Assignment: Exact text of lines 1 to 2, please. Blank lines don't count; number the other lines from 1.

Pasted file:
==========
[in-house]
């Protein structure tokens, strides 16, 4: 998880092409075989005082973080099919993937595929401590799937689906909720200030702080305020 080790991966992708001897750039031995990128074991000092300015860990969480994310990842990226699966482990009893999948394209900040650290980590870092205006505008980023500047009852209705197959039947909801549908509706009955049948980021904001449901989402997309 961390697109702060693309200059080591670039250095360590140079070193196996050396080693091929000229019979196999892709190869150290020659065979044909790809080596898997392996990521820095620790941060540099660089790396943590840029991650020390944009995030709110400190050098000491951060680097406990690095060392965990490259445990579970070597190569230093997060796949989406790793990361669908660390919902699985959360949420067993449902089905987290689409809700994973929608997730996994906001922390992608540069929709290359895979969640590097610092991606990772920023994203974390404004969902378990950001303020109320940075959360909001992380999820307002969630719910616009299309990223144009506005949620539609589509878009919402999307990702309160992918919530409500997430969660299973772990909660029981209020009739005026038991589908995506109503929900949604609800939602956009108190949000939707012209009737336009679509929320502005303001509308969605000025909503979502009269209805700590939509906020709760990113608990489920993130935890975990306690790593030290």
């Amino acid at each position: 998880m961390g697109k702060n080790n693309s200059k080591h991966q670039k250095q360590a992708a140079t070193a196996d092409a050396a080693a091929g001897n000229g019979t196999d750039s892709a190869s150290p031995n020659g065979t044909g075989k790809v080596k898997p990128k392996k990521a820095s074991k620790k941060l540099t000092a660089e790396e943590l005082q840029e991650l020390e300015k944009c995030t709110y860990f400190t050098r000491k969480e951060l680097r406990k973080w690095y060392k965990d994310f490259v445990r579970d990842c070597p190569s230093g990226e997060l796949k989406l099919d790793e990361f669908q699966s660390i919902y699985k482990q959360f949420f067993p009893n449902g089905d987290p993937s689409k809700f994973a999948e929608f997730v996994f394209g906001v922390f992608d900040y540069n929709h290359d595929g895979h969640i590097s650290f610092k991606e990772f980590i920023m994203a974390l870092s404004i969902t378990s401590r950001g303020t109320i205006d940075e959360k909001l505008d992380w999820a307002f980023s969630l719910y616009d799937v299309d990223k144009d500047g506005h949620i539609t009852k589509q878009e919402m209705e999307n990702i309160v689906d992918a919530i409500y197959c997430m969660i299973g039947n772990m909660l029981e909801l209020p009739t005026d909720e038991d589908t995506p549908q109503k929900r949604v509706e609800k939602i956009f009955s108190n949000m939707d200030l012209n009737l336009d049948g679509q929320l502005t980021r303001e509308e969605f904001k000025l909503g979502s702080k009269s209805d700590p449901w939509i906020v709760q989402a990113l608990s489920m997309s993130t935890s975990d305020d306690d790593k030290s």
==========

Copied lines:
[in-house]
């Protein structure tokens, strides 16, 4: 998880092409075989005082973080099919993937595929401590799937689906909720200030702080305020 080790991966992708001897750039031995990128074991000092300015860990969480994310990842990226699966482990009893999948394209900040650290980590870092205006505008980023500047009852209705197959039947909801549908509706009955049948980021904001449901989402997309 961390697109702060693309200059080591670039250095360590140079070193196996050396080693091929000229019979196999892709190869150290020659065979044909790809080596898997392996990521820095620790941060540099660089790396943590840029991650020390944009995030709110400190050098000491951060680097406990690095060392965990490259445990579970070597190569230093997060796949989406790793990361669908660390919902699985959360949420067993449902089905987290689409809700994973929608997730996994906001922390992608540069929709290359895979969640590097610092991606990772920023994203974390404004969902378990950001303020109320940075959360909001992380999820307002969630719910616009299309990223144009506005949620539609589509878009919402999307990702309160992918919530409500997430969660299973772990909660029981209020009739005026038991589908995506109503929900949604609800939602956009108190949000939707012209009737336009679509929320502005303001509308969605000025909503979502009269209805700590939509906020709760990113608990489920993130935890975990306690790593030290």